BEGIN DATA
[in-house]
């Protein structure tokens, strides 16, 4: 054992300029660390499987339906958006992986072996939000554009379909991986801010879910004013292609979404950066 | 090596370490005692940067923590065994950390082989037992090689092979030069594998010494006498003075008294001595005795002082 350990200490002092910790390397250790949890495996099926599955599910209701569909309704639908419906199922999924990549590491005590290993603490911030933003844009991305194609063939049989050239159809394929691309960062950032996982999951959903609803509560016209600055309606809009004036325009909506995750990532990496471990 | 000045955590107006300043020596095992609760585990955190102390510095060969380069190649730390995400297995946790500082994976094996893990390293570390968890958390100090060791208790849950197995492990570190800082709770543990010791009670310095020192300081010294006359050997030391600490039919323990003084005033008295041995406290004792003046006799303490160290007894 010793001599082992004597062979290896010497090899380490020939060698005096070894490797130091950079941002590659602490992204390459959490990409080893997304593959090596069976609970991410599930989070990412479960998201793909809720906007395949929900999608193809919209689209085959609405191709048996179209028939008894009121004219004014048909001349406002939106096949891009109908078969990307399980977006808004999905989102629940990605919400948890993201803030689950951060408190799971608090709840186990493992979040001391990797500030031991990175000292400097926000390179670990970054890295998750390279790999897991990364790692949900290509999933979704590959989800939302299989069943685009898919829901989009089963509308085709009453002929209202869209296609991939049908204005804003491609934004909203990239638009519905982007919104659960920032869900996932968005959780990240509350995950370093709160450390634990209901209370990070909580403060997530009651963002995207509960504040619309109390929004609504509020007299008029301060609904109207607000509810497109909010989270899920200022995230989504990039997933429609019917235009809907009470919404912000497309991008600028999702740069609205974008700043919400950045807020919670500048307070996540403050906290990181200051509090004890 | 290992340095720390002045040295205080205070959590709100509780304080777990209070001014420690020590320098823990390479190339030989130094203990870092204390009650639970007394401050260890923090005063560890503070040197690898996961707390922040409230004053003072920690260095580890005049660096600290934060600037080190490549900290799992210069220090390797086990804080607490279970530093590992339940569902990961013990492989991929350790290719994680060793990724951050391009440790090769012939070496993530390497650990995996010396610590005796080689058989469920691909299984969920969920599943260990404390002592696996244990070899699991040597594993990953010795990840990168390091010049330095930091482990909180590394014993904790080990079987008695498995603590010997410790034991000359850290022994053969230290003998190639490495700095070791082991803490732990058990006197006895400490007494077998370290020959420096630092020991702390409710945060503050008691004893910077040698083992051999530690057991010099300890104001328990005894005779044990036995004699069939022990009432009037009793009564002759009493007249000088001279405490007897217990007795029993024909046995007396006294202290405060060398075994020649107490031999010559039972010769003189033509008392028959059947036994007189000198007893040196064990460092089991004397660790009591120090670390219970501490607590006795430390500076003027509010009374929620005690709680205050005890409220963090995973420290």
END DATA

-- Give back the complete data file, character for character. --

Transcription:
[in-house]
């Protein structure tokens, strides 16, 4: 054992300029660390499987339906958006992986072996939000554009379909991986801010879910004013292609979404950066 | 090596370490005692940067923590065994950390082989037992090689092979030069594998010494006498003075008294001595005795002082 350990200490002092910790390397250790949890495996099926599955599910209701569909309704639908419906199922999924990549590491005590290993603490911030933003844009991305194609063939049989050239159809394929691309960062950032996982999951959903609803509560016209600055309606809009004036325009909506995750990532990496471990 | 000045955590107006300043020596095992609760585990955190102390510095060969380069190649730390995400297995946790500082994976094996893990390293570390968890958390100090060791208790849950197995492990570190800082709770543990010791009670310095020192300081010294006359050997030391600490039919323990003084005033008295041995406290004792003046006799303490160290007894 010793001599082992004597062979290896010497090899380490020939060698005096070894490797130091950079941002590659602490992204390459959490990409080893997304593959090596069976609970991410599930989070990412479960998201793909809720906007395949929900999608193809919209689209085959609405191709048996179209028939008894009121004219004014048909001349406002939106096949891009109908078969990307399980977006808004999905989102629940990605919400948890993201803030689950951060408190799971608090709840186990493992979040001391990797500030031991990175000292400097926000390179670990970054890295998750390279790999897991990364790692949900290509999933979704590959989800939302299989069943685009898919829901989009089963509308085709009453002929209202869209296609991939049908204005804003491609934004909203990239638009519905982007919104659960920032869900996932968005959780990240509350995950370093709160450390634990209901209370990070909580403060997530009651963002995207509960504040619309109390929004609504509020007299008029301060609904109207607000509810497109909010989270899920200022995230989504990039997933429609019917235009809907009470919404912000497309991008600028999702740069609205974008700043919400950045807020919670500048307070996540403050906290990181200051509090004890 | 290992340095720390002045040295205080205070959590709100509780304080777990209070001014420690020590320098823990390479190339030989130094203990870092204390009650639970007394401050260890923090005063560890503070040197690898996961707390922040409230004053003072920690260095580890005049660096600290934060600037080190490549900290799992210069220090390797086990804080607490279970530093590992339940569902990961013990492989991929350790290719994680060793990724951050391009440790090769012939070496993530390497650990995996010396610590005796080689058989469920691909299984969920969920599943260990404390002592696996244990070899699991040597594993990953010795990840990168390091010049330095930091482990909180590394014993904790080990079987008695498995603590010997410790034991000359850290022994053969230290003998190639490495700095070791082991803490732990058990006197006895400490007494077998370290020959420096630092020991702390409710945060503050008691004893910077040698083992051999530690057991010099300890104001328990005894005779044990036995004699069939022990009432009037009793009564002759009493007249000088001279405490007897217990007795029993024909046995007396006294202290405060060398075994020649107490031999010559039972010769003189033509008392028959059947036994007189000198007893040196064990460092089991004397660790009591120090670390219970501490607590006795430390500076003027509010009374929620005690709680205050005890409220963090995973420290």